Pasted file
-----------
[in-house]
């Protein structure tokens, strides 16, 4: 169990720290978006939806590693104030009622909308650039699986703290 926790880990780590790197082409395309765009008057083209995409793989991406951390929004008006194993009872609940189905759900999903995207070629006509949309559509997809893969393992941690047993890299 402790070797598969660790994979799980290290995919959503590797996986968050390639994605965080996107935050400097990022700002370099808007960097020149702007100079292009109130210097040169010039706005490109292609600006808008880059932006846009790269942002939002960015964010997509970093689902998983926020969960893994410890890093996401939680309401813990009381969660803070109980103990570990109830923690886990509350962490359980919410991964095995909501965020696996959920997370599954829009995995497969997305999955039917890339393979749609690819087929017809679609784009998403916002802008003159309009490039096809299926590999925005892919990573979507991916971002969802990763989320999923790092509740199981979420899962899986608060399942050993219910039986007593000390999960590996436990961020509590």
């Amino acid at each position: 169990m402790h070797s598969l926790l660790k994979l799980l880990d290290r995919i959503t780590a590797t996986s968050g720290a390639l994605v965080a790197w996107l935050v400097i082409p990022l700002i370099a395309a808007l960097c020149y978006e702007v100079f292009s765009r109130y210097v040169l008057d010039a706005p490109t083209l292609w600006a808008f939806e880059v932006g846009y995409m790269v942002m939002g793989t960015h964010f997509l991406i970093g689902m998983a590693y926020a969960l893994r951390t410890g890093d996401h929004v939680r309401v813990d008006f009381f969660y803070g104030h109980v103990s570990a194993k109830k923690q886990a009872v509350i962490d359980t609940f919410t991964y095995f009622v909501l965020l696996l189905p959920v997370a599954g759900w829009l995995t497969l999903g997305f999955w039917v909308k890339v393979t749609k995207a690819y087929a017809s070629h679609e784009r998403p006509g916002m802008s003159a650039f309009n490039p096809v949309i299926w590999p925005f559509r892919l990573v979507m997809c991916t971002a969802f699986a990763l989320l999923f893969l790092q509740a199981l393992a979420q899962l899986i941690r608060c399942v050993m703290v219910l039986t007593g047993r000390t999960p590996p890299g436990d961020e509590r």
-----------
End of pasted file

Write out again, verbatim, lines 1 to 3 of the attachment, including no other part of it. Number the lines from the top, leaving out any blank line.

[in-house]
């Protein structure tokens, strides 16, 4: 169990720290978006939806590693104030009622909308650039699986703290 926790880990780590790197082409395309765009008057083209995409793989991406951390929004008006194993009872609940189905759900999903995207070629006509949309559509997809893969393992941690047993890299 402790070797598969660790994979799980290290995919959503590797996986968050390639994605965080996107935050400097990022700002370099808007960097020149702007100079292009109130210097040169010039706005490109292609600006808008880059932006846009790269942002939002960015964010997509970093689902998983926020969960893994410890890093996401939680309401813990009381969660803070109980103990570990109830923690886990509350962490359980919410991964095995909501965020696996959920997370599954829009995995497969997305999955039917890339393979749609690819087929017809679609784009998403916002802008003159309009490039096809299926590999925005892919990573979507991916971002969802990763989320999923790092509740199981979420899962899986608060399942050993219910039986007593000390999960590996436990961020509590």
């Amino acid at each position: 169990m402790h070797s598969l926790l660790k994979l799980l880990d290290r995919i959503t780590a590797t996986s968050g720290a390639l994605v965080a790197w996107l935050v400097i082409p990022l700002i370099a395309a808007l960097c020149y978006e702007v100079f292009s765009r109130y210097v040169l008057d010039a706005p490109t083209l292609w600006a808008f939806e880059v932006g846009y995409m790269v942002m939002g793989t960015h964010f997509l991406i970093g689902m998983a590693y926020a969960l893994r951390t410890g890093d996401h929004v939680r309401v813990d008006f009381f969660y803070g104030h109980v103990s570990a194993k109830k923690q886990a009872v509350i962490d359980t609940f919410t991964y095995f009622v909501l965020l696996l189905p959920v997370a599954g759900w829009l995995t497969l999903g997305f999955w039917v909308k890339v393979t749609k995207a690819y087929a017809s070629h679609e784009r998403p006509g916002m802008s003159a650039f309009n490039p096809v949309i299926w590999p925005f559509r892919l990573v979507m997809c991916t971002a969802f699986a990763l989320l999923f893969l790092q509740a199981l393992a979420q899962l899986i941690r608060c399942v050993m703290v219910l039986t007593g047993r000390t999960p590996p890299g436990d961020e509590r």